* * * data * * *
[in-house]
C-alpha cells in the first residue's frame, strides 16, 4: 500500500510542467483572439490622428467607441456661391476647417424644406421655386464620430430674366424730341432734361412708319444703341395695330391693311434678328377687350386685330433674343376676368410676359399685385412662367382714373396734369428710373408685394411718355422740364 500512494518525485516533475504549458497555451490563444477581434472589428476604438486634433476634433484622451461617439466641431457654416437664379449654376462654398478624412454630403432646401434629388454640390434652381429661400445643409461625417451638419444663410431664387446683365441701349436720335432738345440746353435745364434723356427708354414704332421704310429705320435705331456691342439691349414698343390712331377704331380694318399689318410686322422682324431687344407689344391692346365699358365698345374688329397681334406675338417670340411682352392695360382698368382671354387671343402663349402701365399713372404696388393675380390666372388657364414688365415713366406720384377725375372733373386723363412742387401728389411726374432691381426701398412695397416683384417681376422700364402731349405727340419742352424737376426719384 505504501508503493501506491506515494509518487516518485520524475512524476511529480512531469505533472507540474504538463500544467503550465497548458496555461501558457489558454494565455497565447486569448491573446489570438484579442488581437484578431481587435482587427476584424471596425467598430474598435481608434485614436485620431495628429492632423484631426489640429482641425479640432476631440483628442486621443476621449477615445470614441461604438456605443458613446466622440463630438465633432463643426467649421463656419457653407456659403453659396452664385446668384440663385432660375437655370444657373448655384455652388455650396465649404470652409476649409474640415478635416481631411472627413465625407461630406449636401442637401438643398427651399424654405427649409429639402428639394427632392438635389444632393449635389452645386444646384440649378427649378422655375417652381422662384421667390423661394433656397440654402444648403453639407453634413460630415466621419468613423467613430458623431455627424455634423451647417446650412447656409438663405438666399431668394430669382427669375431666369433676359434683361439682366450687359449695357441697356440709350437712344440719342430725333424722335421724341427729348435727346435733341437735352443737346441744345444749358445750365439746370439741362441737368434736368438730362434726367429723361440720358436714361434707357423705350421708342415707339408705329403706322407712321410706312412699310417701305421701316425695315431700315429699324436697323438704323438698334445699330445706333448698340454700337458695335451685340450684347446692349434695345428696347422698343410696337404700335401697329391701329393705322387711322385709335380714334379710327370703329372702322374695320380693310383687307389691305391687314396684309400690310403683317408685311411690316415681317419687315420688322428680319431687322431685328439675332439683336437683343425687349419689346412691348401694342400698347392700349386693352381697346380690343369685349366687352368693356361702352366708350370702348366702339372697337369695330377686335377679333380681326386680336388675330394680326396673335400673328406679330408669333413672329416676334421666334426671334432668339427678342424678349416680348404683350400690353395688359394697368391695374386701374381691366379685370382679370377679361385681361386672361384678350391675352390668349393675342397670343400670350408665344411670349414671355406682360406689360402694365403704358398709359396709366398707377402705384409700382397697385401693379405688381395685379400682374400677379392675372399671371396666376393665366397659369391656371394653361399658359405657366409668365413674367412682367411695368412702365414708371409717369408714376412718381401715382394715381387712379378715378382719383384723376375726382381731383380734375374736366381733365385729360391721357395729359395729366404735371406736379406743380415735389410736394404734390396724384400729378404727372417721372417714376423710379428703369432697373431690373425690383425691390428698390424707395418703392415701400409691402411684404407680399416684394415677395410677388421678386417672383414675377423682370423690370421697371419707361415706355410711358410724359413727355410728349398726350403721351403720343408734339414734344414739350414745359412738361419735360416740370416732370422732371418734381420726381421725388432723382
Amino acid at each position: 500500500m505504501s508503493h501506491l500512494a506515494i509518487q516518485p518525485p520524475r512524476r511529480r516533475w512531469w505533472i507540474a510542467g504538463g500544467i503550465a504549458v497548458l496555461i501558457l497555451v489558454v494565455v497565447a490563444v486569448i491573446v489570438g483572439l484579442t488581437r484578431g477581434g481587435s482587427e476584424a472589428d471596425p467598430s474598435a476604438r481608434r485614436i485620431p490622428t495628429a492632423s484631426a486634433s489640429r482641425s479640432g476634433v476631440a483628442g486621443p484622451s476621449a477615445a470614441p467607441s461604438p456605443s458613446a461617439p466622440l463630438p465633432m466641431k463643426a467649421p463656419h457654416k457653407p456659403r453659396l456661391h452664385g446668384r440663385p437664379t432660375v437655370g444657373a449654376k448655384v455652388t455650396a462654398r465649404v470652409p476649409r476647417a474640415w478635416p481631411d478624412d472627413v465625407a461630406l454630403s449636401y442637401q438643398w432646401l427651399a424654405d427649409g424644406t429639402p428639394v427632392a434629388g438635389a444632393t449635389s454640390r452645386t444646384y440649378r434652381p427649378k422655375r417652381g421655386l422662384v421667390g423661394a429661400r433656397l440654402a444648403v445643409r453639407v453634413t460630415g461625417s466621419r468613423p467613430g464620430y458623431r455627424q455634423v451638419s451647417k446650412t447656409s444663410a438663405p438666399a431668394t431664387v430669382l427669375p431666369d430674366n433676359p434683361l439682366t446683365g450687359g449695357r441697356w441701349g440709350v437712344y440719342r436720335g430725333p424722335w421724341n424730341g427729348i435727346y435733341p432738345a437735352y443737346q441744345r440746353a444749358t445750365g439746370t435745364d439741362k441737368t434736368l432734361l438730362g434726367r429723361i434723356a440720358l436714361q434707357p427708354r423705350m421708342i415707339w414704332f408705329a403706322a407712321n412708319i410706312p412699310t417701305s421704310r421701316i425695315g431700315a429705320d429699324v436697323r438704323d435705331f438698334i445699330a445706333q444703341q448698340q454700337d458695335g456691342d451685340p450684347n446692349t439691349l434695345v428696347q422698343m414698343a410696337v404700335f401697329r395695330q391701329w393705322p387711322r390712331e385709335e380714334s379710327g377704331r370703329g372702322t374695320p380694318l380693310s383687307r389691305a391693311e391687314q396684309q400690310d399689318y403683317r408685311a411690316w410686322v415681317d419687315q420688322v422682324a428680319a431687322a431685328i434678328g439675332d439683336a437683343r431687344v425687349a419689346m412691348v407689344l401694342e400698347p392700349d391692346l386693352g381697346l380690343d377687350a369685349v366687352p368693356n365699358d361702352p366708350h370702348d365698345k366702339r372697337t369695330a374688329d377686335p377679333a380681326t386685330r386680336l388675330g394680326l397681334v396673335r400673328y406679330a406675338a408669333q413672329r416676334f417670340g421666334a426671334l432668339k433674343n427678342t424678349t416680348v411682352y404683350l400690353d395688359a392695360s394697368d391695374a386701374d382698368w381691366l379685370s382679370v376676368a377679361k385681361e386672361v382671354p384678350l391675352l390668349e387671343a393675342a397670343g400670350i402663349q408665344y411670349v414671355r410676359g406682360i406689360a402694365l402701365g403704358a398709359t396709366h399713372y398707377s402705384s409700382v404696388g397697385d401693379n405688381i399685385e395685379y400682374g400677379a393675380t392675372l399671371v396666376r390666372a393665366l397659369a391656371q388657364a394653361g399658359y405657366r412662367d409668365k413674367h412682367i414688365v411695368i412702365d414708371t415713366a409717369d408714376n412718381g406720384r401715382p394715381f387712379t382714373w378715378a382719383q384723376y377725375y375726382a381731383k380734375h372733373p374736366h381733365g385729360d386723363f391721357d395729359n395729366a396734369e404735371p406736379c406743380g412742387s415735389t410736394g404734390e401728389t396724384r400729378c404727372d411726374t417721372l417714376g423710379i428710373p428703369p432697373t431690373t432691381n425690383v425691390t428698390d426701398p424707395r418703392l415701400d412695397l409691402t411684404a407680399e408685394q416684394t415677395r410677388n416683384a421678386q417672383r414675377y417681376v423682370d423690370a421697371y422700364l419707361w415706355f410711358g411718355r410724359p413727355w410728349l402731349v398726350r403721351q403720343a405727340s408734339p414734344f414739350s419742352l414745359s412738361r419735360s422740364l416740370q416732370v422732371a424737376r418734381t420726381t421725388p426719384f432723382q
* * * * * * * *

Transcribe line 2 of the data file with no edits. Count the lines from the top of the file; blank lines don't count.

C-alpha cells in the first residue's frame, strides 16, 4: 500500500510542467483572439490622428467607441456661391476647417424644406421655386464620430430674366424730341432734361412708319444703341395695330391693311434678328377687350386685330433674343376676368410676359399685385412662367382714373396734369428710373408685394411718355422740364 500512494518525485516533475504549458497555451490563444477581434472589428476604438486634433476634433484622451461617439466641431457654416437664379449654376462654398478624412454630403432646401434629388454640390434652381429661400445643409461625417451638419444663410431664387446683365441701349436720335432738345440746353435745364434723356427708354414704332421704310429705320435705331456691342439691349414698343390712331377704331380694318399689318410686322422682324431687344407689344391692346365699358365698345374688329397681334406675338417670340411682352392695360382698368382671354387671343402663349402701365399713372404696388393675380390666372388657364414688365415713366406720384377725375372733373386723363412742387401728389411726374432691381426701398412695397416683384417681376422700364402731349405727340419742352424737376426719384 505504501508503493501506491506515494509518487516518485520524475512524476511529480512531469505533472507540474504538463500544467503550465497548458496555461501558457489558454494565455497565447486569448491573446489570438484579442488581437484578431481587435482587427476584424471596425467598430474598435481608434485614436485620431495628429492632423484631426489640429482641425479640432476631440483628442486621443476621449477615445470614441461604438456605443458613446466622440463630438465633432463643426467649421463656419457653407456659403453659396452664385446668384440663385432660375437655370444657373448655384455652388455650396465649404470652409476649409474640415478635416481631411472627413465625407461630406449636401442637401438643398427651399424654405427649409429639402428639394427632392438635389444632393449635389452645386444646384440649378427649378422655375417652381422662384421667390423661394433656397440654402444648403453639407453634413460630415466621419468613423467613430458623431455627424455634423451647417446650412447656409438663405438666399431668394430669382427669375431666369433676359434683361439682366450687359449695357441697356440709350437712344440719342430725333424722335421724341427729348435727346435733341437735352443737346441744345444749358445750365439746370439741362441737368434736368438730362434726367429723361440720358436714361434707357423705350421708342415707339408705329403706322407712321410706312412699310417701305421701316425695315431700315429699324436697323438704323438698334445699330445706333448698340454700337458695335451685340450684347446692349434695345428696347422698343410696337404700335401697329391701329393705322387711322385709335380714334379710327370703329372702322374695320380693310383687307389691305391687314396684309400690310403683317408685311411690316415681317419687315420688322428680319431687322431685328439675332439683336437683343425687349419689346412691348401694342400698347392700349386693352381697346380690343369685349366687352368693356361702352366708350370702348366702339372697337369695330377686335377679333380681326386680336388675330394680326396673335400673328406679330408669333413672329416676334421666334426671334432668339427678342424678349416680348404683350400690353395688359394697368391695374386701374381691366379685370382679370377679361385681361386672361384678350391675352390668349393675342397670343400670350408665344411670349414671355406682360406689360402694365403704358398709359396709366398707377402705384409700382397697385401693379405688381395685379400682374400677379392675372399671371396666376393665366397659369391656371394653361399658359405657366409668365413674367412682367411695368412702365414708371409717369408714376412718381401715382394715381387712379378715378382719383384723376375726382381731383380734375374736366381733365385729360391721357395729359395729366404735371406736379406743380415735389410736394404734390396724384400729378404727372417721372417714376423710379428703369432697373431690373425690383425691390428698390424707395418703392415701400409691402411684404407680399416684394415677395410677388421678386417672383414675377423682370423690370421697371419707361415706355410711358410724359413727355410728349398726350403721351403720343408734339414734344414739350414745359412738361419735360416740370416732370422732371418734381420726381421725388432723382